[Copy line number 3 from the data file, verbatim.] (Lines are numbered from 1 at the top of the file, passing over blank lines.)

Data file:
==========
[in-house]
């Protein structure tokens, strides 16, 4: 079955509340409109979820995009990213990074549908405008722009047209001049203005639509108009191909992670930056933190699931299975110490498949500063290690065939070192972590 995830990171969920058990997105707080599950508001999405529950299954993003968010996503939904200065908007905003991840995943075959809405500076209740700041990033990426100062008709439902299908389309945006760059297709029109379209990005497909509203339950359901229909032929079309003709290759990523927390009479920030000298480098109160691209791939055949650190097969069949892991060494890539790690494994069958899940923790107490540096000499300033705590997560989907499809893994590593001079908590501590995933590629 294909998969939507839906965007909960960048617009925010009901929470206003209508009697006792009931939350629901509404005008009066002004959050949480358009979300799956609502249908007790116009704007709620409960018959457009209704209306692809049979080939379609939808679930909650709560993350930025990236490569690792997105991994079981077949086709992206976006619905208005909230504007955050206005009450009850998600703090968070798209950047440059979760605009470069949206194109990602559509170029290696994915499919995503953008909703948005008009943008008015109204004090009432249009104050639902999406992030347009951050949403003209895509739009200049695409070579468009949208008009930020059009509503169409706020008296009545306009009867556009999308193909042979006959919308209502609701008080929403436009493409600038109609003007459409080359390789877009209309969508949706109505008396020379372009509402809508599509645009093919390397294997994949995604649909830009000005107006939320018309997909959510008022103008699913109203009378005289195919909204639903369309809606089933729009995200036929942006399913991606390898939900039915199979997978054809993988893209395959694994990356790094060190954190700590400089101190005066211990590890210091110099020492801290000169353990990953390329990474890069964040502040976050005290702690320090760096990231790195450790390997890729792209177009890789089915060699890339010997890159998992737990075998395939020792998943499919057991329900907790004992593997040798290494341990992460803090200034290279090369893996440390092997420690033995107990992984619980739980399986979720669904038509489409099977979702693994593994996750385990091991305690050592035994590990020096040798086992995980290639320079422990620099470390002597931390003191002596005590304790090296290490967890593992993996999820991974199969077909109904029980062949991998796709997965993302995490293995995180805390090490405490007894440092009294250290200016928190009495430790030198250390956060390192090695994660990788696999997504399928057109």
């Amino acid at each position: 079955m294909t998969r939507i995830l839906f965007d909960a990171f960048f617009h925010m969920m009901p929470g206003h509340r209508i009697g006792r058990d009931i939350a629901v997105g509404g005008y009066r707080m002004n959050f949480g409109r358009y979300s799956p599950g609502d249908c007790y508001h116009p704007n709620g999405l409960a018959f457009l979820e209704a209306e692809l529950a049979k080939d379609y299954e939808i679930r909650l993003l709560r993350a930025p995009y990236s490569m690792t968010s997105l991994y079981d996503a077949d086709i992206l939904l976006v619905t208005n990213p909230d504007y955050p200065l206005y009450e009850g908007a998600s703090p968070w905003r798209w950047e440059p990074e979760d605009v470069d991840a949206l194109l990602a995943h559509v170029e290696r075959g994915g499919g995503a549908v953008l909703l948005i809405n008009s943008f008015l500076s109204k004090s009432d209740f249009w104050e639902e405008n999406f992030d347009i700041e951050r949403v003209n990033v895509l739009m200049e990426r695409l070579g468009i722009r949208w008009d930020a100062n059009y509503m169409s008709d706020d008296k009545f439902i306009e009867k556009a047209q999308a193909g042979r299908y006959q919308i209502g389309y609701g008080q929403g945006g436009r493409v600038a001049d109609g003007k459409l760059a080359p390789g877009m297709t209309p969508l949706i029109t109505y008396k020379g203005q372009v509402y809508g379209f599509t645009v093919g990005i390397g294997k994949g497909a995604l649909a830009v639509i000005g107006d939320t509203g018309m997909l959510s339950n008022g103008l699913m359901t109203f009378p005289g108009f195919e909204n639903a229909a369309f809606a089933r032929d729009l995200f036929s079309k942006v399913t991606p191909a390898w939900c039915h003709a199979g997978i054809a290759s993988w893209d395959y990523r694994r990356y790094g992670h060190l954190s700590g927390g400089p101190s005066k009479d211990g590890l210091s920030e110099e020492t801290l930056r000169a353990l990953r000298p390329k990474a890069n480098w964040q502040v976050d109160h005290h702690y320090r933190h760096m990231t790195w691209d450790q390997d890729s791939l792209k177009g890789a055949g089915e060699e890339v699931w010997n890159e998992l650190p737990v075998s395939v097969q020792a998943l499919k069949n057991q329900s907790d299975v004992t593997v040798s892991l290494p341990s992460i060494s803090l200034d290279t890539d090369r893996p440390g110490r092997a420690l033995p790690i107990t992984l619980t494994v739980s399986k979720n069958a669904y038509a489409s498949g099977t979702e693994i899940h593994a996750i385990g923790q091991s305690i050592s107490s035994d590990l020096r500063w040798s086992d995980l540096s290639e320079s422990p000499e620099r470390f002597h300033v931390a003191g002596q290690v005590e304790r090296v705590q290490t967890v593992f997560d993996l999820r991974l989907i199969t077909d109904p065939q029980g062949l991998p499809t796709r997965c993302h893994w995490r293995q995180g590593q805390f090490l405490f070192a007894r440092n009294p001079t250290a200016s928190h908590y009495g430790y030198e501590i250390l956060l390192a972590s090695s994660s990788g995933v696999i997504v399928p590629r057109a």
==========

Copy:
């Amino acid at each position: 079955m294909t998969r939507i995830l839906f965007d909960a990171f960048f617009h925010m969920m009901p929470g206003h509340r209508i009697g006792r058990d009931i939350a629901v997105g509404g005008y009066r707080m002004n959050f949480g409109r358009y979300s799956p599950g609502d249908c007790y508001h116009p704007n709620g999405l409960a018959f457009l979820e209704a209306e692809l529950a049979k080939d379609y299954e939808i679930r909650l993003l709560r993350a930025p995009y990236s490569m690792t968010s997105l991994y079981d996503a077949d086709i992206l939904l976006v619905t208005n990213p909230d504007y955050p200065l206005y009450e009850g908007a998600s703090p968070w905003r798209w950047e440059p990074e979760d605009v470069d991840a949206l194109l990602a995943h559509v170029e290696r075959g994915g499919g995503a549908v953008l909703l948005i809405n008009s943008f008015l500076s109204k004090s009432d209740f249009w104050e639902e405008n999406f992030d347009i700041e951050r949403v003209n990033v895509l739009m200049e990426r695409l070579g468009i722009r949208w008009d930020a100062n059009y509503m169409s008709d706020d008296k009545f439902i306009e009867k556009a047209q999308a193909g042979r299908y006959q919308i209502g389309y609701g008080q929403g945006g436009r493409v600038a001049d109609g003007k459409l760059a080359p390789g877009m297709t209309p969508l949706i029109t109505y008396k020379g203005q372009v509402y809508g379209f599509t645009v093919g990005i390397g294997k994949g497909a995604l649909a830009v639509i000005g107006d939320t509203g018309m997909l959510s339950n008022g103008l699913m359901t109203f009378p005289g108009f195919e909204n639903a229909a369309f809606a089933r032929d729009l995200f036929s079309k942006v399913t991606p191909a390898w939900c039915h003709a199979g997978i054809a290759s993988w893209d395959y990523r694994r990356y790094g992670h060190l954190s700590g927390g400089p101190s005066k009479d211990g590890l210091s920030e110099e020492t801290l930056r000169a353990l990953r000298p390329k990474a890069n480098w964040q502040v976050d109160h005290h702690y320090r933190h760096m990231t790195w691209d450790q390997d890729s791939l792209k177009g890789a055949g089915e060699e890339v699931w010997n890159e998992l650190p737990v075998s395939v097969q020792a998943l499919k069949n057991q329900s907790d299975v004992t593997v040798s892991l290494p341990s992460i060494s803090l200034d290279t890539d090369r893996p440390g110490r092997a420690l033995p790690i107990t992984l619980t494994v739980s399986k979720n069958a669904y038509a489409s498949g099977t979702e693994i899940h593994a996750i385990g923790q091991s305690i050592s107490s035994d590990l020096r500063w040798s086992d995980l540096s290639e320079s422990p000499e620099r470390f002597h300033v931390a003191g002596q290690v005590e304790r090296v705590q290490t967890v593992f997560d993996l999820r991974l989907i199969t077909d109904p065939q029980g062949l991998p499809t796709r997965c993302h893994w995490r293995q995180g590593q805390f090490l405490f070192a007894r440092n009294p001079t250290a200016s928190h908590y009495g430790y030198e501590i250390l956060l390192a972590s090695s994660s990788g995933v696999i997504v399928p590629r057109a």